Called Education Savings Accounts, the programs work like this: The state deposits the funds it would have spent educating a given child in public schools into a bank account controlled by his parents. The parents can use those funds — the amount ranges from $5,000 to more than $30,000 a year — to pay for personal tutors, homeschooling workbooks, online classes, sports team fees and many types of therapy, including horseback riding lessons for children with disabilities. They can also spend the money on private school tuition or save some of it for college.

ESAs so far exist only in Arizona and Florida, where one family recently sought to use their child’s funds on an “educational vacation” to Europe. (Program administrators, who must approve all expenditures, said no.) But the idea is catching fire. Bills to create the accounts cleared panels last week in the Virginia and Mississippi legislatures. They’re likely to be on the table as well this session in Iowa, Nebraska, Nevada, Oklahoma, Texas and possibly Rhode Island and Tennessee.


The Foundation for Excellence in Education, founded by former Florida Gov. Jeb Bush, published a report this week touting ESAs as a promising way to shake up public education. “We need our policymakers to be much more daring,” the report urged.


So if that one item had been approved Florida taxpayers would be paying for a Euopean vacation. True that would be educational for sure.

I have looked for other situations like that in Florida, but it is really hard to find anything at all about it.

I expect many parents are thinking Hey what a great idea. But if they do a poor job there may be no public schools in the wings to rescue them and educate their children.

The steamroller keeps on rolling.

On Edit: Found a little more at the AJC. Not reassuring.

One choice bill for education reform

Obviously this was written by an avid education reformer, so consider the favorable view.

While some people have wrongly likened an ESA to a voucher, it’s more akin to a Health Savings Account. Hamilton calls it “a parent-driven, consumer-driven education pathway.”

The precise amount of funding would vary by child and school district, as the bill would use the QBE funding formula to calculate exactly what the state would have spent on that particular student, between $3,500 and $5,000 per child per year.

To allay concerns of a “huge exodus” from public schools, HB 243 would cap usage to 0.5 percent of the total student population (about 8,500 kids) in the first year and 1 percent (about 17,000 kids) thereafter. Experience in other states with ESAs, Arizona and Florida, suggests the number will likely be closer to 1,000, Hamilton says.

In any event, because the accounts would be limited to kids enrolled in public school or entering kindergarten or the first grade, Hamilton says the effect on the state budget should be neutral, and the effect on local school budgets ought to be positive.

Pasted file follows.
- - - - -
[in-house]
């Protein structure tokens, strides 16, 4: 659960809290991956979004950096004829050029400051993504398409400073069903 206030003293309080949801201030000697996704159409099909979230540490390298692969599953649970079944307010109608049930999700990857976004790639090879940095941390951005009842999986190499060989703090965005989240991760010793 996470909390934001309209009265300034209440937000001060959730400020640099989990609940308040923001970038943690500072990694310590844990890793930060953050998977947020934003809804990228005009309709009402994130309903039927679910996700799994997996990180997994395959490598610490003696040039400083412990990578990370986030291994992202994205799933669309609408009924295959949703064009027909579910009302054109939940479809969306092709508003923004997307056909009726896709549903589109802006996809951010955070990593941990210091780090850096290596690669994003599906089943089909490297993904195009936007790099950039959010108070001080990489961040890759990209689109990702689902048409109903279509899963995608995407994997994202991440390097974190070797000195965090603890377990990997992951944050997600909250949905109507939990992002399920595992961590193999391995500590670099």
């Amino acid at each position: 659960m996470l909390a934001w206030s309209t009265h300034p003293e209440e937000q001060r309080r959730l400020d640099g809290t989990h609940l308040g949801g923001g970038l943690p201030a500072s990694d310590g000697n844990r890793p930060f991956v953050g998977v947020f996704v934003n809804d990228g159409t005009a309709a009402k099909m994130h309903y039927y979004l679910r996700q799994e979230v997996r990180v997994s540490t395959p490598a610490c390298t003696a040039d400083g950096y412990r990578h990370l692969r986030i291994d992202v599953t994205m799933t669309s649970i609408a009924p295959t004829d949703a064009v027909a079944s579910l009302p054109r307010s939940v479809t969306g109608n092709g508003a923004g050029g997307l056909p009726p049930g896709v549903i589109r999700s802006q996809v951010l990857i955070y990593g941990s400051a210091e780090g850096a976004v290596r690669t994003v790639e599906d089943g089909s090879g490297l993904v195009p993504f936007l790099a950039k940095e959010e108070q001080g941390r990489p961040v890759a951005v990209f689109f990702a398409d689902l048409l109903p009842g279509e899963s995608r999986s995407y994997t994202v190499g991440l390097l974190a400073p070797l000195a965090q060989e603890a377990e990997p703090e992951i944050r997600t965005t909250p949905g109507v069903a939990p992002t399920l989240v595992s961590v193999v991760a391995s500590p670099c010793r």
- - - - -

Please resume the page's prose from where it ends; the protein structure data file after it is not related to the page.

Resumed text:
“We’re only taking the state portion,” he says. “So (districts) still get their local property-tax portion that they receive, even though that student’s not there, and then they also continue to receive federal dollars.”


Oh, yes, those "caps" are only temporary. Don't trust them, sorry.

To have the nerve to say they are only taking the "state portion"? In FL that will be devastating quickly with Rick Scott's tax cutting policies at play in so many districts.


Anybody else love Charlie Landsborough's music?



Very easy listening.



Yes, I love Irish music.
Posted by madfloridian | Mon Feb 9, 2015, 02:21 AM (0 replies)

Wow. Miami Herald says Rick Scott's FDLE scandal "Too smelly to ignore"

Too smelly to ignore


ADMISSION: Gov. Rick Scott, at a public Cabinet meeting at the Florida State Fair in Tampa last week, said that he mishandled the dismissal of the state’s top cop. AP

The Florida Constitution (Article IV, Section 4) is unmistakably clear on the issue of who runs the state’s police department: “The governor as chair, the chief financial officer, the attorney general, and the commissioner of agriculture shall constitute the agency head of the Department of Law Enforcement.”

Notwithstanding these plain words in the state’s basic document, Gov. Scott on Dec. 16 sent one of his minions to inform FDLE Commissioner Gerald Bailey, a respected, longtime law-enforcement officer, that he must either resign or be fired, no reason given.

After Mr. Bailey chose to resign, the governor disingenuously informed the other members of the Cabinet — Attorney General Pam Bondi, Chief Financial Officer Jeff Atwater and Agriculture Commissioner Adam Putnam — that Mr. Bailey had simply turned in his badge. That cleared the way for Mr. Scott to install Rick Swearingen as Mr. Bailey’s replacement without anyone else being considered.


There's been no doubt it was a forced resignation. This is what Gerald Bailey heard from Scott's office

An unsuspecting Bailey said that Scott's general counsel, Pete Antonacci, arrived at his office on a Tuesday morning and told him: "We've known each other a long time, and this is not my idea. You've got two choices: resign or retire, and do it before 5 o'clock."


More from the Herald:

Understandably, the Republican-controlled body is reluctant to investigate a Republican governor, but surely lawmakers realize that public integrity, open government and law enforcement free of political control are not partisan issues. The scandal is too smelly to ignore, and the sooner officials in Tallahassee realize that, the better off Florida will be.


Mom gets note. Her 6 yr old daughter plays with blocks on desk meant only for math problems.

I like the way the Mom wrote this up, she shows respect for the teacher in a difficult situation. She recognizes the new testing for what it is becoming.

Oh no! My 6 year old is playing with blocks! What do I say to the teacher?

I'm a mother of a 6 year old. She is fun. She is physically active. She asks questions and she likes to talk. She also enjoys learning things and figuring out how to master things. She's very good at some things, average at many things, and has to struggle with other things before she gets it right. She's 6. She likes to play. She's a girl. She likes making friends and being around peers. She isn't a genius. She isn't a behavior problem. She's just beautiful, average and growing up before my eyes.